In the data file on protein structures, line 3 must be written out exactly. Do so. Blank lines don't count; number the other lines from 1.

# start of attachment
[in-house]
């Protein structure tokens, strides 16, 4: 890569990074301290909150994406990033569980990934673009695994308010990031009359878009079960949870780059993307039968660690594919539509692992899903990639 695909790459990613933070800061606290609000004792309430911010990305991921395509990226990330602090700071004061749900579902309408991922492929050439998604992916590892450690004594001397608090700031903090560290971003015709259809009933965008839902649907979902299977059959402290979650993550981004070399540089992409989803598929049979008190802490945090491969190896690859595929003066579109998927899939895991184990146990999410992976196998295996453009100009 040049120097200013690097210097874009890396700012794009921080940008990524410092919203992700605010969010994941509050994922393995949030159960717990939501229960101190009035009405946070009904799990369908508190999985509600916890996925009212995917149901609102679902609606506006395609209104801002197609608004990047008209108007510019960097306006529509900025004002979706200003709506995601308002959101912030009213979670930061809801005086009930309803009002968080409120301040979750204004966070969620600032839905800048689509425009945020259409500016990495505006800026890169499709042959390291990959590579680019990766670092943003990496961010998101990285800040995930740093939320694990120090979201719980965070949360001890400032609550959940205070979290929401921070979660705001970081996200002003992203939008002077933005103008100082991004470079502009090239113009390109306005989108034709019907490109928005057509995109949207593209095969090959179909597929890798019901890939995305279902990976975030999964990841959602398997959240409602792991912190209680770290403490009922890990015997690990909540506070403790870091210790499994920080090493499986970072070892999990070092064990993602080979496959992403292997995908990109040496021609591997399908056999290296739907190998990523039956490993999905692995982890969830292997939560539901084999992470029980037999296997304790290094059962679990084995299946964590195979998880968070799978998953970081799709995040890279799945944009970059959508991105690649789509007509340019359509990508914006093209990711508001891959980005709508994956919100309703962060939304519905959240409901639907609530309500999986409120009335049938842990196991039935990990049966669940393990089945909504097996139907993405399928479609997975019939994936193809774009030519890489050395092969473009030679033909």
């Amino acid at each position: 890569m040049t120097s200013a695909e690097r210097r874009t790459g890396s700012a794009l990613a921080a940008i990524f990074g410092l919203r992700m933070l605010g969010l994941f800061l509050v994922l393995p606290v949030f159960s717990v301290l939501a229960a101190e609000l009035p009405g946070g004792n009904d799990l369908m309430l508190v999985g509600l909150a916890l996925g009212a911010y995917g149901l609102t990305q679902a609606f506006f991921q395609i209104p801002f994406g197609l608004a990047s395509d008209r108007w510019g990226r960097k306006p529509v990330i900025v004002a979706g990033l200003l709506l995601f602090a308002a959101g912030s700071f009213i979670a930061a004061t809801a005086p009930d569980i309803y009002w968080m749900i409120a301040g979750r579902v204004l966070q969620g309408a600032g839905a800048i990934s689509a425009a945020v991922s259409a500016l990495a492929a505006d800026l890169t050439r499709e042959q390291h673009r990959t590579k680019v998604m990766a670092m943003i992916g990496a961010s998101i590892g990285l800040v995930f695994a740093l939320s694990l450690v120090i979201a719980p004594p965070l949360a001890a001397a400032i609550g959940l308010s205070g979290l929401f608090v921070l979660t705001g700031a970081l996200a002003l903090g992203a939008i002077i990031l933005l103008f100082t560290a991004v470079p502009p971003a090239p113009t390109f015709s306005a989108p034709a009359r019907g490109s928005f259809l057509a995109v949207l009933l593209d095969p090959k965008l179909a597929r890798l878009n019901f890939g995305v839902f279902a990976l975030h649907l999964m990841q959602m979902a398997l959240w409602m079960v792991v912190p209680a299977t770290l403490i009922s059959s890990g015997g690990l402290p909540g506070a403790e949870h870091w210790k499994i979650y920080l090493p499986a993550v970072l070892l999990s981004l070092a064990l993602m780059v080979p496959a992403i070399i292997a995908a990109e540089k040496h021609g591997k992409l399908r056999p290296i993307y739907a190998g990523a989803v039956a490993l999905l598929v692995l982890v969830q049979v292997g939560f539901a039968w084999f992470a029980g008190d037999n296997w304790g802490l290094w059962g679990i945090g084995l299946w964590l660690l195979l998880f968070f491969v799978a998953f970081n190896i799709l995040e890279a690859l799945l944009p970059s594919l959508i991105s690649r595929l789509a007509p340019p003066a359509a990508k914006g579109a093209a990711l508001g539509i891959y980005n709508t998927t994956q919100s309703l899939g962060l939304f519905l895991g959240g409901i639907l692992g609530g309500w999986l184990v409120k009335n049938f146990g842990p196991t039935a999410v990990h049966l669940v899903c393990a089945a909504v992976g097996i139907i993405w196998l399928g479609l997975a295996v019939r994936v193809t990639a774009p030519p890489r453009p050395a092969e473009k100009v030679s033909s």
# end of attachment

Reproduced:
């Amino acid at each position: 890569m040049t120097s200013a695909e690097r210097r874009t790459g890396s700012a794009l990613a921080a940008i990524f990074g410092l919203r992700m933070l605010g969010l994941f800061l509050v994922l393995p606290v949030f159960s717990v301290l939501a229960a101190e609000l009035p009405g946070g004792n009904d799990l369908m309430l508190v999985g509600l909150a916890l996925g009212a911010y995917g149901l609102t990305q679902a609606f506006f991921q395609i209104p801002f994406g197609l608004a990047s395509d008209r108007w510019g990226r960097k306006p529509v990330i900025v004002a979706g990033l200003l709506l995601f602090a308002a959101g912030s700071f009213i979670a930061a004061t809801a005086p009930d569980i309803y009002w968080m749900i409120a301040g979750r579902v204004l966070q969620g309408a600032g839905a800048i990934s689509a425009a945020v991922s259409a500016l990495a492929a505006d800026l890169t050439r499709e042959q390291h673009r990959t590579k680019v998604m990766a670092m943003i992916g990496a961010s998101i590892g990285l800040v995930f695994a740093l939320s694990l450690v120090i979201a719980p004594p965070l949360a001890a001397a400032i609550g959940l308010s205070g979290l929401f608090v921070l979660t705001g700031a970081l996200a002003l903090g992203a939008i002077i990031l933005l103008f100082t560290a991004v470079p502009p971003a090239p113009t390109f015709s306005a989108p034709a009359r019907g490109s928005f259809l057509a995109v949207l009933l593209d095969p090959k965008l179909a597929r890798l878009n019901f890939g995305v839902f279902a990976l975030h649907l999964m990841q959602m979902a398997l959240w409602m079960v792991v912190p209680a299977t770290l403490i009922s059959s890990g015997g690990l402290p909540g506070a403790e949870h870091w210790k499994i979650y920080l090493p499986a993550v970072l070892l999990s981004l070092a064990l993602m780059v080979p496959a992403i070399i292997a995908a990109e540089k040496h021609g591997k992409l399908r056999p290296i993307y739907a190998g990523a989803v039956a490993l999905l598929v692995l982890v969830q049979v292997g939560f539901a039968w084999f992470a029980g008190d037999n296997w304790g802490l290094w059962g679990i945090g084995l299946w964590l660690l195979l998880f968070f491969v799978a998953f970081n190896i799709l995040e890279a690859l799945l944009p970059s594919l959508i991105s690649r595929l789509a007509p340019p003066a359509a990508k914006g579109a093209a990711l508001g539509i891959y980005n709508t998927t994956q919100s309703l899939g962060l939304f519905l895991g959240g409901i639907l692992g609530g309500w999986l184990v409120k009335n049938f146990g842990p196991t039935a999410v990990h049966l669940v899903c393990a089945a909504v992976g097996i139907i993405w196998l399928g479609l997975a295996v019939r994936v193809t990639a774009p030519p890489r453009p050395a092969e473009k100009v030679s033909s």